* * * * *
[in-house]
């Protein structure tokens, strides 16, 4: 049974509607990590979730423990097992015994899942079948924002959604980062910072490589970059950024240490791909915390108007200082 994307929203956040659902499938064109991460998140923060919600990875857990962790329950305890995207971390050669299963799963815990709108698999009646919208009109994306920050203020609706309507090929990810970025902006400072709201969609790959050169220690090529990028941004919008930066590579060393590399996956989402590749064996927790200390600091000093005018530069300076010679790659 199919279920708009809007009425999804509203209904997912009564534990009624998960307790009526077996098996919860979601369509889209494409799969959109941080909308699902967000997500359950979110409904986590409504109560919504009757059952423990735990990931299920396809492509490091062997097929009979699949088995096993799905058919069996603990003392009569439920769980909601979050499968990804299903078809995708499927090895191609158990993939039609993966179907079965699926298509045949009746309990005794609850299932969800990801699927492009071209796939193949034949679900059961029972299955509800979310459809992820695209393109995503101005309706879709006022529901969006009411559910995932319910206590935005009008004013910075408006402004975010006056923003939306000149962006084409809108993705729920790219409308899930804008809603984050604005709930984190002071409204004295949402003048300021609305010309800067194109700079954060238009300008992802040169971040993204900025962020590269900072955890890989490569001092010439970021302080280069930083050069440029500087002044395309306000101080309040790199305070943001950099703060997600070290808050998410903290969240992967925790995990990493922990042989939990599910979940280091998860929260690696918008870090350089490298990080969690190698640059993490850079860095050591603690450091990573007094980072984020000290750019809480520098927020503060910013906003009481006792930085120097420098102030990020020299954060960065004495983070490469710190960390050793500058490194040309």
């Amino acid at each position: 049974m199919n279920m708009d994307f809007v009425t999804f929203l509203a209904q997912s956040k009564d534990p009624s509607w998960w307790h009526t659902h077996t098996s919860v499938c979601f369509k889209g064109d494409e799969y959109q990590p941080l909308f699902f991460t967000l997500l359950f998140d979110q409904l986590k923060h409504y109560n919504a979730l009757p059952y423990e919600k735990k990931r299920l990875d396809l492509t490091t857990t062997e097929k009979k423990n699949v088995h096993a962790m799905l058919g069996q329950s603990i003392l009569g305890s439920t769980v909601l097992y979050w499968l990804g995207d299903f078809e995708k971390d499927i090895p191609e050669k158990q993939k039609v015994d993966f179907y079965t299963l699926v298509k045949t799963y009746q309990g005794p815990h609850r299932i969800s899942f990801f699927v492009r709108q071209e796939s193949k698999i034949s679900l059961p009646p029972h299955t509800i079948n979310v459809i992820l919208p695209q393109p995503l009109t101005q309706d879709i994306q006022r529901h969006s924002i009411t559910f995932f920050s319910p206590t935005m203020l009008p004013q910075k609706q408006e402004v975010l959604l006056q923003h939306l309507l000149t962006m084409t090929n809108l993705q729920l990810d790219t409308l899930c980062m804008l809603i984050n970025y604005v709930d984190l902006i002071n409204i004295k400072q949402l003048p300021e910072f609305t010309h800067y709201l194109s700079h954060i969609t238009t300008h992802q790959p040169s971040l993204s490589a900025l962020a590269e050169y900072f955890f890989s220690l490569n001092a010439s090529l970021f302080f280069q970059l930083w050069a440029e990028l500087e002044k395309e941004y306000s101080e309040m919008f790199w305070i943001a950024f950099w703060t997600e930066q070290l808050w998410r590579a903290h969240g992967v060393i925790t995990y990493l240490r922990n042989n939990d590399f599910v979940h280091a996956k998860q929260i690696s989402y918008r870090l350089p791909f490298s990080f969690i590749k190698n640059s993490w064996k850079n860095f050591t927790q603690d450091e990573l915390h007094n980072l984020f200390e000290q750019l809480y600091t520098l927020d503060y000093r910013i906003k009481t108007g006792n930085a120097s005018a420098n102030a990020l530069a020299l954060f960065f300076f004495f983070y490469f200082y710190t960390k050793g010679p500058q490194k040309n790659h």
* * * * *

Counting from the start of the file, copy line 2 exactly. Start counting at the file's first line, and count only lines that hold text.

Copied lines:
């Protein structure tokens, strides 16, 4: 049974509607990590979730423990097992015994899942079948924002959604980062910072490589970059950024240490791909915390108007200082 994307929203956040659902499938064109991460998140923060919600990875857990962790329950305890995207971390050669299963799963815990709108698999009646919208009109994306920050203020609706309507090929990810970025902006400072709201969609790959050169220690090529990028941004919008930066590579060393590399996956989402590749064996927790200390600091000093005018530069300076010679790659 199919279920708009809007009425999804509203209904997912009564534990009624998960307790009526077996098996919860979601369509889209494409799969959109941080909308699902967000997500359950979110409904986590409504109560919504009757059952423990735990990931299920396809492509490091062997097929009979699949088995096993799905058919069996603990003392009569439920769980909601979050499968990804299903078809995708499927090895191609158990993939039609993966179907079965699926298509045949009746309990005794609850299932969800990801699927492009071209796939193949034949679900059961029972299955509800979310459809992820695209393109995503101005309706879709006022529901969006009411559910995932319910206590935005009008004013910075408006402004975010006056923003939306000149962006084409809108993705729920790219409308899930804008809603984050604005709930984190002071409204004295949402003048300021609305010309800067194109700079954060238009300008992802040169971040993204900025962020590269900072955890890989490569001092010439970021302080280069930083050069440029500087002044395309306000101080309040790199305070943001950099703060997600070290808050998410903290969240992967925790995990990493922990042989939990599910979940280091998860929260690696918008870090350089490298990080969690190698640059993490850079860095050591603690450091990573007094980072984020000290750019809480520098927020503060910013906003009481006792930085120097420098102030990020020299954060960065004495983070490469710190960390050793500058490194040309």